While severe reactions were not reported in clinical trials, it is essential to note that the FDA does not currently advise individuals with life-threatening allergies to receive the vaccination at this time.
Pfizer vs. Moderna COVID-19 vaccines – Differences:
The Durability of Protection:
It’s undoubtedly going to take some time to figure out the durability of both the vaccines’ protection. Vaccine developers have plans to perform periodic tests by drawing blood from some volunteers to see their antibody levels. However, experts have confirmed that a decline in antibody levels doesn’t necessarily equate to reducing the immune response against the virus.
This process will also involve watching reports that the immunized population is starting to contract COVID-19 disease in larger numbers. In such a situation, there might be a recommended booster shot at some interval.
While both vaccines have nearly similar immune responses, the Pfizer vaccine showed the efficacy of 95%, and the Moderna showed the efficacy of 94%. Both vaccines were measured based on providing immune response and shipping symptomatic COVID infection.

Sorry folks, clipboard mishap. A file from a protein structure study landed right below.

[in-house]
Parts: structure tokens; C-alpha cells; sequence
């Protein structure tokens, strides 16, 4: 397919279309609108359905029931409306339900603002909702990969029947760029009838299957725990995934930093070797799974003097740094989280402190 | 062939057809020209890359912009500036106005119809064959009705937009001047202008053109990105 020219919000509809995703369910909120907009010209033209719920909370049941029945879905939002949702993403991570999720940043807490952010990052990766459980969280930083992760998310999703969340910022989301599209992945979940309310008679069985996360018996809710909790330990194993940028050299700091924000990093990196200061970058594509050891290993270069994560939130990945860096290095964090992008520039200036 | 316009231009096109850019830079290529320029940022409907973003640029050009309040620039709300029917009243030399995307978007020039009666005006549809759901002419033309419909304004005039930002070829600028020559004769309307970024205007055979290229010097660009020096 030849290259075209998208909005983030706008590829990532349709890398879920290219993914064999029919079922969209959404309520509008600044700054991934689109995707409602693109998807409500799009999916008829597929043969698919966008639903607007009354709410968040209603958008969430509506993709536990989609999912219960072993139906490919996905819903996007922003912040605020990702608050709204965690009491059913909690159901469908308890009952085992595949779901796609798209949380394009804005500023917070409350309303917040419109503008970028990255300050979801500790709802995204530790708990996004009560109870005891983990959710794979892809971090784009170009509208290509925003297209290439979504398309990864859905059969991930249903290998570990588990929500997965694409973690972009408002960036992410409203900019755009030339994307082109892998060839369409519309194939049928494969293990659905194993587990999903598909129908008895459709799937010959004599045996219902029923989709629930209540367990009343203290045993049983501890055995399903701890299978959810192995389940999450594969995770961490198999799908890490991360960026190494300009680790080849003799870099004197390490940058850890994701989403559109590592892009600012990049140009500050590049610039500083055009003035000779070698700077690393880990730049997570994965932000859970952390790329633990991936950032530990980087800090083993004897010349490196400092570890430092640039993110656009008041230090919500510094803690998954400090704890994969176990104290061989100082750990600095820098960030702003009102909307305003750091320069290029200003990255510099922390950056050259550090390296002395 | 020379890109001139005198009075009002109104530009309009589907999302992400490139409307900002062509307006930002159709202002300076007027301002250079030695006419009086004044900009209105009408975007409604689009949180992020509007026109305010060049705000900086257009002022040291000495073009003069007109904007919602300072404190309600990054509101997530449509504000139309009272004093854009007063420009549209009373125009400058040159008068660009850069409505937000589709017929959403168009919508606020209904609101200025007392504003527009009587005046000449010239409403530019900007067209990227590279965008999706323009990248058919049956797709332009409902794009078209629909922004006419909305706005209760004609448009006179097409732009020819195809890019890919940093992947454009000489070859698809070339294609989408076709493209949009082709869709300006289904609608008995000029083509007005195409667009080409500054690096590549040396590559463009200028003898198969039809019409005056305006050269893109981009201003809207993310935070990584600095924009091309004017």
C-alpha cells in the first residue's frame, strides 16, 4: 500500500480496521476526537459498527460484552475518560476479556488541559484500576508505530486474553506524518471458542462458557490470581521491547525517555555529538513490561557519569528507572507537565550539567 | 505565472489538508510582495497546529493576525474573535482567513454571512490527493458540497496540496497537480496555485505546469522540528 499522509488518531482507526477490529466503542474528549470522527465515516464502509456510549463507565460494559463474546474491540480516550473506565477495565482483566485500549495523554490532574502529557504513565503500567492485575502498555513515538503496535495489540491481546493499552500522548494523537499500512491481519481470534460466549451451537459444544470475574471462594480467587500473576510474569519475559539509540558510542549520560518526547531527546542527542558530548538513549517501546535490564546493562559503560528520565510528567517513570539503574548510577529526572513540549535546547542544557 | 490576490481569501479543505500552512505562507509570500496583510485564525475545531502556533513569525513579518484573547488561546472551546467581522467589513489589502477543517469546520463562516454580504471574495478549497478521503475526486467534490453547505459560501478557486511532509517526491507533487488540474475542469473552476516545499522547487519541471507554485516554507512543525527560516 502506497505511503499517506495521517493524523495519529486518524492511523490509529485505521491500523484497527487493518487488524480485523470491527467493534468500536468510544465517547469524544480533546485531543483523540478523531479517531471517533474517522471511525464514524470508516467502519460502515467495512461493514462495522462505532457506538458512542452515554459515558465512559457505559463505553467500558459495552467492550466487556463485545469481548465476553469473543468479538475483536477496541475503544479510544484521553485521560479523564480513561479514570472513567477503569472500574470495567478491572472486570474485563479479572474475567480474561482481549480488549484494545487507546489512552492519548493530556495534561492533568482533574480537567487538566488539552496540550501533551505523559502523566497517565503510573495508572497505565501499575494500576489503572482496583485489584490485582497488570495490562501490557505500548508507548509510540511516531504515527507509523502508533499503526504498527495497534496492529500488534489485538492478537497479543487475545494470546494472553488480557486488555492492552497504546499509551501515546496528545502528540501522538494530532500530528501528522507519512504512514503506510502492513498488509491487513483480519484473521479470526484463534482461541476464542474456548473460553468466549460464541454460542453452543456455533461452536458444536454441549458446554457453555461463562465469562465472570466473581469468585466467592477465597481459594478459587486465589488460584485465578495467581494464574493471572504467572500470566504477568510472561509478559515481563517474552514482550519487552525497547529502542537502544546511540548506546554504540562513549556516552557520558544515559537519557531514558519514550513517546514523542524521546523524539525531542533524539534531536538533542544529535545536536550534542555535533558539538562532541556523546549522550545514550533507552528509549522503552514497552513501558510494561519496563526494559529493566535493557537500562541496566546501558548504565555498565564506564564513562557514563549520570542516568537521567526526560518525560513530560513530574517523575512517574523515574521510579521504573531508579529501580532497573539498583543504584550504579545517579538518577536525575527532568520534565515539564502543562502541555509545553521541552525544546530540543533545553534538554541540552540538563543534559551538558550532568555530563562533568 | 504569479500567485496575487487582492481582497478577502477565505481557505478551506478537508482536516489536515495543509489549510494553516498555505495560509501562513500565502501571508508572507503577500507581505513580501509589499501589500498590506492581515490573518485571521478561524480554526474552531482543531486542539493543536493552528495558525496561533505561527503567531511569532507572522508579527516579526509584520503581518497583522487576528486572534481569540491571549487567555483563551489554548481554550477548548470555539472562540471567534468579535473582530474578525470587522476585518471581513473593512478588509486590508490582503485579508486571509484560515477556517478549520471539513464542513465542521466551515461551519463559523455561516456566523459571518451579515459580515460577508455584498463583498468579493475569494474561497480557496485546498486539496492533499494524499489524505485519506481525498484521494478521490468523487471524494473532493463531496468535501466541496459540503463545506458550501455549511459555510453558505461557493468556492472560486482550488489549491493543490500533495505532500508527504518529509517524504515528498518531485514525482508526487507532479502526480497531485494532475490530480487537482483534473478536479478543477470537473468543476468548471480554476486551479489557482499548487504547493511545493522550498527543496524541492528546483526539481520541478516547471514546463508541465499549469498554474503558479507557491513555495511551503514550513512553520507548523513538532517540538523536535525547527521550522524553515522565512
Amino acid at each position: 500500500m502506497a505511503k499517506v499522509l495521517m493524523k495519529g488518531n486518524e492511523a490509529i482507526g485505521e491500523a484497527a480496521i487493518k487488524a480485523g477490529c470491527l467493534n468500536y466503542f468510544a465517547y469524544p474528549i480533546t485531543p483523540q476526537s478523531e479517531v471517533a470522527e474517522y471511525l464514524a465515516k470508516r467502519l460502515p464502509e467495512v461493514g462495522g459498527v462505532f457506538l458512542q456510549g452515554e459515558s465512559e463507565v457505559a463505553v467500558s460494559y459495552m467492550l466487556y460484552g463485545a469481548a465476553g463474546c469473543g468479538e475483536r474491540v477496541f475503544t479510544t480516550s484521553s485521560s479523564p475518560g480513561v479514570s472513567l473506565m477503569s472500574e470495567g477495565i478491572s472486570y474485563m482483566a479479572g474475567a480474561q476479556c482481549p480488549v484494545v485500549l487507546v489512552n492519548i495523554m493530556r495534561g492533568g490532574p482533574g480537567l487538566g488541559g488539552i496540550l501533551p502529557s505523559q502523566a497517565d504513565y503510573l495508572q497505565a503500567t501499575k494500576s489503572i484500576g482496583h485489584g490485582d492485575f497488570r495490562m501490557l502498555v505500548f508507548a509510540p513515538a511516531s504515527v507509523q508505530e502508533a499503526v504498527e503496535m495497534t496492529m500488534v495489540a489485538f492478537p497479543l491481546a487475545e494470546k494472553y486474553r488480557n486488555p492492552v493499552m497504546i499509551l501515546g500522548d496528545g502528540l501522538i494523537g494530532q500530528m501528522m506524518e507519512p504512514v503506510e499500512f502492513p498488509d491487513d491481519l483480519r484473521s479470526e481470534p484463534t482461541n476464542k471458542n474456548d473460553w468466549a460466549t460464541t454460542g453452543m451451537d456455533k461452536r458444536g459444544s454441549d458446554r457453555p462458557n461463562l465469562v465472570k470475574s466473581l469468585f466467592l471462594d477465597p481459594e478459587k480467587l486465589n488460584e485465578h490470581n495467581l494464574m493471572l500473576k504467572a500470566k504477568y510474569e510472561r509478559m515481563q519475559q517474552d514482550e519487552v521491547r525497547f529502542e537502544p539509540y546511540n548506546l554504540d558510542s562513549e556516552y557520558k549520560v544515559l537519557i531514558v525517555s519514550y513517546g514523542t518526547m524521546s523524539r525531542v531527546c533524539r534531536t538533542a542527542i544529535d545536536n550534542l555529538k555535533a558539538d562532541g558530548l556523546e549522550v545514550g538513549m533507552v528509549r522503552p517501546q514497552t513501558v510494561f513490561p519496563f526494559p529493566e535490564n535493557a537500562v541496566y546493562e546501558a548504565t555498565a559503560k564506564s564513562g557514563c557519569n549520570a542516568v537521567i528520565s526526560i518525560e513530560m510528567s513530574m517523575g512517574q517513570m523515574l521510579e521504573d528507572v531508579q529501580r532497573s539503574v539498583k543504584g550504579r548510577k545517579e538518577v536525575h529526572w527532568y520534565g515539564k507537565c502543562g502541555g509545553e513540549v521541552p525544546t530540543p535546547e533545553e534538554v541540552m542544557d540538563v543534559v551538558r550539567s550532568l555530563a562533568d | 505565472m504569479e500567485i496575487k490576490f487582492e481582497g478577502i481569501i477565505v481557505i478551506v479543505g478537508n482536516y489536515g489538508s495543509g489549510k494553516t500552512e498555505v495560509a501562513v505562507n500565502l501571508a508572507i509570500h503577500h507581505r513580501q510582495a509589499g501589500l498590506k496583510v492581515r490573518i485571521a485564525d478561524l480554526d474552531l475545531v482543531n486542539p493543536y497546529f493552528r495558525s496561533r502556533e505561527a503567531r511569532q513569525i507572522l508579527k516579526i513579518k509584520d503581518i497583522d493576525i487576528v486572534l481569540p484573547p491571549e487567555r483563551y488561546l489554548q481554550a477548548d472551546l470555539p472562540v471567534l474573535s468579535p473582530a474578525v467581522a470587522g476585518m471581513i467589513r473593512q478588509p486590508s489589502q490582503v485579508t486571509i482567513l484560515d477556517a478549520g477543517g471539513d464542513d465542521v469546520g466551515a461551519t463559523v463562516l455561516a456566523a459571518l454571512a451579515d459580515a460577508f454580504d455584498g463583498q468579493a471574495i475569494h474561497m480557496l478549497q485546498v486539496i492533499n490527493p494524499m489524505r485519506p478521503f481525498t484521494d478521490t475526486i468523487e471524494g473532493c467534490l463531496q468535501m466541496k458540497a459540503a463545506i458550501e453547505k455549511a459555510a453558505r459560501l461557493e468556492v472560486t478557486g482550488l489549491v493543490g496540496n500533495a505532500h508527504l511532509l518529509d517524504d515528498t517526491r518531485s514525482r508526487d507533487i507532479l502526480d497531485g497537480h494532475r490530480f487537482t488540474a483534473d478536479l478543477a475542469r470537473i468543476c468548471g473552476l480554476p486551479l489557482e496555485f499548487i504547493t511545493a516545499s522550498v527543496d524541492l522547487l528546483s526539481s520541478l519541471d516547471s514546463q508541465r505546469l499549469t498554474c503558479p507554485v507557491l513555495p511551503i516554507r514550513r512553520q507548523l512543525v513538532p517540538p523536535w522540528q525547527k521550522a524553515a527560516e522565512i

Even though both vaccines use a similar mRNA platform, only Pfizer has a more stringent storage requirement. Currently, the storage requirement is one of the most significant factors for Pfizer’s vaccine distribution. This is also one of the most significant differences noted between the Pfizer-BioNTech and Moderna vaccine.
Pfizer vaccine has an ultra-cold storage requirement, which technically makes it challenging to store and distribute appropriately. A freezer unit with -94 Fahrenheit is required to ship and store the Pfizer vaccine. However, the company has bought several ultra-cold storage freezers to ease the vaccine distribution burden. While storage and distribution may not be an issue for hospitals and healthcare organizations, small distribution chains and public health clinics may find this to be an ongoing concern with regards to vaccine storage and distribution. After the thawing, the Pfizer vaccine must be administered within five days.